COMPLAINTS received around dog fouling and dog control in the Comeragh District have almost doubled when compared to the same time last year, according to the monthly report for the environment.
During this month’s online meeting, Cllr John O’Leary said he has been receiving a lot of representations as of late about dog fouling on footpaths and particularly on the Waterford Greenway, which he says has got out of hand.
“There needs to be a concentrated campaign of awareness on the problem. The public are more aware of hygiene due to Covid, and are demanding much higher standards in relation to hygiene and cleanliness. The amount of dog fouling that is accruing to my mind is simply unacceptable.
“It is estimated there is approximately 800,000 dogs in this country, and less than a quarter of those are licenced,” he said, while asking the Council to step up and take action against dog owners who let their dogs foul. He added that there needs to be more bins provided, especially on the Greenway.
Supporting Cllr O’Leary, Cllr Liam Brazil agreed that the issue has got out of hand. “When you walk the beaches, streets and roads you can see all the dog fouling. It is definitely the responsibility of the dog owner to look after their dog.” Now, more than ever, people are out walking, and Cllr Brazil said the issue is out of control.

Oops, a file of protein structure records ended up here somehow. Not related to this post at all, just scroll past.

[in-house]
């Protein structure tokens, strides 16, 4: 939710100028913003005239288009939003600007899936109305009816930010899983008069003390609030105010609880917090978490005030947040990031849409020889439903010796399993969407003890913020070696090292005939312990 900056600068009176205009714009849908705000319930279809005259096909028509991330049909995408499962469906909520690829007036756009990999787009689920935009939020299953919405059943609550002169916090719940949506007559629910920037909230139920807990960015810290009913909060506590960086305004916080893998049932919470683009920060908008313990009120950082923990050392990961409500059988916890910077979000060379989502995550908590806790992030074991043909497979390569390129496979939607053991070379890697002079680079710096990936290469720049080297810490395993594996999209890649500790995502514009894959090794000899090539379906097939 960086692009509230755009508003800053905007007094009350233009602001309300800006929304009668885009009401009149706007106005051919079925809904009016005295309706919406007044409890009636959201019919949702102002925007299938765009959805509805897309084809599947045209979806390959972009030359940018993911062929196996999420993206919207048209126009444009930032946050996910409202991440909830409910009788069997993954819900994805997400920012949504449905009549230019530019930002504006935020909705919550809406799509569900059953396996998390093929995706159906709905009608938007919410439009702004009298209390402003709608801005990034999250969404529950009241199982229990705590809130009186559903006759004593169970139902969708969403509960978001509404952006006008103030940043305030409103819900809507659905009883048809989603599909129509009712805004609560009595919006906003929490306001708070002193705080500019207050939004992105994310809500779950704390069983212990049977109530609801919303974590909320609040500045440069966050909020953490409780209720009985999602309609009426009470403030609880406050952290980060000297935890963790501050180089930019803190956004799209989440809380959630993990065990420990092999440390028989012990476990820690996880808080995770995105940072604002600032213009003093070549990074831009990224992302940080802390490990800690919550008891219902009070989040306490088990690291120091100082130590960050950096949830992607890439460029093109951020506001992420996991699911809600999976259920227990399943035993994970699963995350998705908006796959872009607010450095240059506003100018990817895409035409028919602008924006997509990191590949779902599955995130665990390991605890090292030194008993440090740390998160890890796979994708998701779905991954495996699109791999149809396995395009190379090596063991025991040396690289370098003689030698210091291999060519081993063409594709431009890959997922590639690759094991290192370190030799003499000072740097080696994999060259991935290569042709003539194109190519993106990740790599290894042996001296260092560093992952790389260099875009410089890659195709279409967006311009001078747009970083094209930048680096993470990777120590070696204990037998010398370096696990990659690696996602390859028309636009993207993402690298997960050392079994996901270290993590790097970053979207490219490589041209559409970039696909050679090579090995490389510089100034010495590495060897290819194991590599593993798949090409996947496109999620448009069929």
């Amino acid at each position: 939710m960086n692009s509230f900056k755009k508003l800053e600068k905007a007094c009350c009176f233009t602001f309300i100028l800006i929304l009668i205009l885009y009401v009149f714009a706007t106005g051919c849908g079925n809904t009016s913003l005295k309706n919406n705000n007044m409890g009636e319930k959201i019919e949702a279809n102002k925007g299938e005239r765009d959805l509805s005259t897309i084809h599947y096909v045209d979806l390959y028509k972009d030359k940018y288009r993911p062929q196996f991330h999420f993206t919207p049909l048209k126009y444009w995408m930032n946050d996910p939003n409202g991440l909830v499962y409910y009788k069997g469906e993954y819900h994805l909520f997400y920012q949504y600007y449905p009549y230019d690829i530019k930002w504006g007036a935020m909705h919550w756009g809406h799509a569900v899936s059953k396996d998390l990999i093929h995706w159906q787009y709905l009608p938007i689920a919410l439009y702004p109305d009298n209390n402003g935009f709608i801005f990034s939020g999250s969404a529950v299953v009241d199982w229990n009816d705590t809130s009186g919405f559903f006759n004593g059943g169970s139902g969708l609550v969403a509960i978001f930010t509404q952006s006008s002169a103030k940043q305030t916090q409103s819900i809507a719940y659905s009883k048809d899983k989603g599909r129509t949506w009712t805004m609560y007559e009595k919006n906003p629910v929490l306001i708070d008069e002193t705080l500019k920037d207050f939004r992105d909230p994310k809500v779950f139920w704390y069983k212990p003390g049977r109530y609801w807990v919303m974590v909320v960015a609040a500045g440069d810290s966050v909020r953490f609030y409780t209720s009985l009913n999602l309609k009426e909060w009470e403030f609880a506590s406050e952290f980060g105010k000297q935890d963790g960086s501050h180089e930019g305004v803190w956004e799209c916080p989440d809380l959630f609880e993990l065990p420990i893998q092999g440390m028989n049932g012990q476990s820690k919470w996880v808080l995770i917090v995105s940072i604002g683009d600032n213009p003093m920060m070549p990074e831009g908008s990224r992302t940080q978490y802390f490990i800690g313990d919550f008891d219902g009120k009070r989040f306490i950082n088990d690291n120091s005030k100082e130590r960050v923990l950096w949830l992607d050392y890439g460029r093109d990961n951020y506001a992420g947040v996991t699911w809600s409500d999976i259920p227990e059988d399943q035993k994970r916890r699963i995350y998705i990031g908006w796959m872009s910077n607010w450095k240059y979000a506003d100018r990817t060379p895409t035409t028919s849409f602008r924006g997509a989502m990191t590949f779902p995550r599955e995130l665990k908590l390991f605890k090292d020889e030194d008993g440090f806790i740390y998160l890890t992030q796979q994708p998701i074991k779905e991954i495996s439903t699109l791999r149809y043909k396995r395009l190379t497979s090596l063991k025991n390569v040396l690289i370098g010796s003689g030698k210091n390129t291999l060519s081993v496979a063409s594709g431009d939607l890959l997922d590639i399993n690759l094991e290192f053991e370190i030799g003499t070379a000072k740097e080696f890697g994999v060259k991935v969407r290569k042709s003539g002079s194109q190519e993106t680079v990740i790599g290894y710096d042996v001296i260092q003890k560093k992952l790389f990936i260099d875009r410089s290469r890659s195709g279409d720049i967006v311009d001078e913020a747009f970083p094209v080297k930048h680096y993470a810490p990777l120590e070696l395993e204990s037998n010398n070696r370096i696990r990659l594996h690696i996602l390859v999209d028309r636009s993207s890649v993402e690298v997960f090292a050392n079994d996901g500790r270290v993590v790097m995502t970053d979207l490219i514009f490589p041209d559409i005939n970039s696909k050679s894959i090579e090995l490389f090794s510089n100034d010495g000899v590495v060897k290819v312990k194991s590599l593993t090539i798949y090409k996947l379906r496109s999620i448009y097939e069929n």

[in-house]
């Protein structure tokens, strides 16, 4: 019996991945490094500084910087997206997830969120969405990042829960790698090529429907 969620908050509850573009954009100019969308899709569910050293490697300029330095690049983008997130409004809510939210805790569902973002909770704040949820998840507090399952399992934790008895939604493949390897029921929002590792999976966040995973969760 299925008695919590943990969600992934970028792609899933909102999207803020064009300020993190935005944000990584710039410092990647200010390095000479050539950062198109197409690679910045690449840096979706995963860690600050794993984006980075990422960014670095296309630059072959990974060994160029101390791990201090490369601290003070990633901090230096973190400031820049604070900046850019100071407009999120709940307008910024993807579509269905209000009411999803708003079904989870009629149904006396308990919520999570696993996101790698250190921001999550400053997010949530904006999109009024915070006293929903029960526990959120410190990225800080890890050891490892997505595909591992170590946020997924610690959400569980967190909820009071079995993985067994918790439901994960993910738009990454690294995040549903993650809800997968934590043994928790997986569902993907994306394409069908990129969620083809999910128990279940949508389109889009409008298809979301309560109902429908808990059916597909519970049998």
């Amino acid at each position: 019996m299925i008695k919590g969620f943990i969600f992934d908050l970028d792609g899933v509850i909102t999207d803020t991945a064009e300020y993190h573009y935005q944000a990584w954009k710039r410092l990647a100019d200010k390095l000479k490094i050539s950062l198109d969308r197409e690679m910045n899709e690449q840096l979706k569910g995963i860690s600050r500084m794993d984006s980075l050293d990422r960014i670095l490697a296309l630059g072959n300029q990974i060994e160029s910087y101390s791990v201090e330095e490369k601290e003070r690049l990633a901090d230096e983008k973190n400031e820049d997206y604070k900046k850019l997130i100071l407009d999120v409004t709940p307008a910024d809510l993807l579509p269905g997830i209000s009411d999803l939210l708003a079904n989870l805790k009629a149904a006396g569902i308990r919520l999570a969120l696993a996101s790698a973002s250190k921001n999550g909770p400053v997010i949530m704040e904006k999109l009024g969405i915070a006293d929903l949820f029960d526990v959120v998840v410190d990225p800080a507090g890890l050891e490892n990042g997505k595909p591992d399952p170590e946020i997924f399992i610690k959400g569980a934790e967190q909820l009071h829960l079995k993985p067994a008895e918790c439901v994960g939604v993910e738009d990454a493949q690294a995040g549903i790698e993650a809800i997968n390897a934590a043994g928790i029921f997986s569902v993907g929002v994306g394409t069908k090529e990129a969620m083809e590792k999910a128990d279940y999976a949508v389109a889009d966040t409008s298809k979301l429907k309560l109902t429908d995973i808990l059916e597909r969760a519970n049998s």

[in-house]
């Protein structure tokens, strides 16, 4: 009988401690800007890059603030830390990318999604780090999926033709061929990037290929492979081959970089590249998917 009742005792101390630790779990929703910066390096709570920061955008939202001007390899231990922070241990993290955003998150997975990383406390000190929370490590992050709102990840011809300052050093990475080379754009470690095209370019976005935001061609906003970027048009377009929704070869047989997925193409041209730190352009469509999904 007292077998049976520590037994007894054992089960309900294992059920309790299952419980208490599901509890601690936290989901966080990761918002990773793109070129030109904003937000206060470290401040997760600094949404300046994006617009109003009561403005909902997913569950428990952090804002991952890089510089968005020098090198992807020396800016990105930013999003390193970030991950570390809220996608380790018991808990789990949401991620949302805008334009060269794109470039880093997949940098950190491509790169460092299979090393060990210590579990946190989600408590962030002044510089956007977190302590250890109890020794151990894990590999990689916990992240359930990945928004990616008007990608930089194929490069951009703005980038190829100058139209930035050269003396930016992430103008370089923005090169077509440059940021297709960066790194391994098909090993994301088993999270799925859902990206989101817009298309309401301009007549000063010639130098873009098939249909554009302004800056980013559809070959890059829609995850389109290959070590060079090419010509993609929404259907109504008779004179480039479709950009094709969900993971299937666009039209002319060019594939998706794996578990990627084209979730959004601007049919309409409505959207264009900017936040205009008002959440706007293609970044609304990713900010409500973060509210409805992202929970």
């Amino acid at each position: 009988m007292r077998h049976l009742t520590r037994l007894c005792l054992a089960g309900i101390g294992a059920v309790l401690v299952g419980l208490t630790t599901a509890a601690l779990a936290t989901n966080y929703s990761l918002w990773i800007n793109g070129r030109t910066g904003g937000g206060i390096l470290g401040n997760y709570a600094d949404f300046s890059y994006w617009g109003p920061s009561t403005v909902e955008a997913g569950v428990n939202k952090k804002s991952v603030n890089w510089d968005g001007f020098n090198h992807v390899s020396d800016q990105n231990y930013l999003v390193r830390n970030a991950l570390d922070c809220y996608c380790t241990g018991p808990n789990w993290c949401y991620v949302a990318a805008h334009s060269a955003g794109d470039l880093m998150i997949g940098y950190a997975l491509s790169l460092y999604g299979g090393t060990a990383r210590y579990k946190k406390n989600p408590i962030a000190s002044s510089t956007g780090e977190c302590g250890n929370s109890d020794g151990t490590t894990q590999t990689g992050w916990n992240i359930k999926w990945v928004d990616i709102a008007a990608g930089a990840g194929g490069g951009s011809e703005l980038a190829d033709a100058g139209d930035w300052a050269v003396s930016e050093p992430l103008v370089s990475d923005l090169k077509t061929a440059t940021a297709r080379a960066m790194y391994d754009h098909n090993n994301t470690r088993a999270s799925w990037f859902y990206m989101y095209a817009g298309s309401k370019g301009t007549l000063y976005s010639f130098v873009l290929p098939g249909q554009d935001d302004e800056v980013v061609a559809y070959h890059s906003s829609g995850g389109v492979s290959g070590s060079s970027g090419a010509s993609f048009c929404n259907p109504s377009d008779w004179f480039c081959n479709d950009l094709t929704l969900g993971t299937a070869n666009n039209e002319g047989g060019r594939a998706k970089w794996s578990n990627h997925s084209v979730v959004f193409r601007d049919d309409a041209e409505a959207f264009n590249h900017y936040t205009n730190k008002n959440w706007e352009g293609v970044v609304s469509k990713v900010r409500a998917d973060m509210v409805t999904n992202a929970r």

Speaking specifically about the Green Dog Walker Initiative, Cllr Declan Clune understood that there were over 400 pledges in the first 24 hours and the form had to be taken down. Cllr Clune said this was a good sign that people were buying into the Council-run initiative, and asked had the stock needed to support the initiative been replenished.
The increase in dog fouling is due to an increase in people out walking more regularly with their dogs, according to Cllr Seanie Power, who received complaints about dog fouling in Rathgormack, but stated that it is happening everywhere. The Cathaoirleach of the Comeragh District urged people to clean up after their dogs.
“Dog poo holds a huge amount of disease, and it is getting on buggies and people’s shoes and back into their houses. It is not very nice,” he said.
Luke O’Brien, Administrative Officer with the Council’s Environment Department, said in mid-March the Council will launch a year-long campaign in relation to dog fouling.
“The focus will be on advising the public through social media, radio, newspaper advertising in relation to the necessity for dog owners to take responsibility for their dogs and to clean up after their dogs.”
Ultimately, dog fouling is causing a health hazard on our streets, he said. Part of that campaign is the Green Dog Walker Initiative, as mentioned by Cllr Clune. Mr O’Brien said that after becoming overwhelmed by interest the Council had to take down the form until such time that they had sufficient stock to meet the demands. He encouraged the public to engage with the programme, saying there were roughly 8,500 licenced dogs in the city and county. He added that any litter bin can be used for the disposal of dog waste.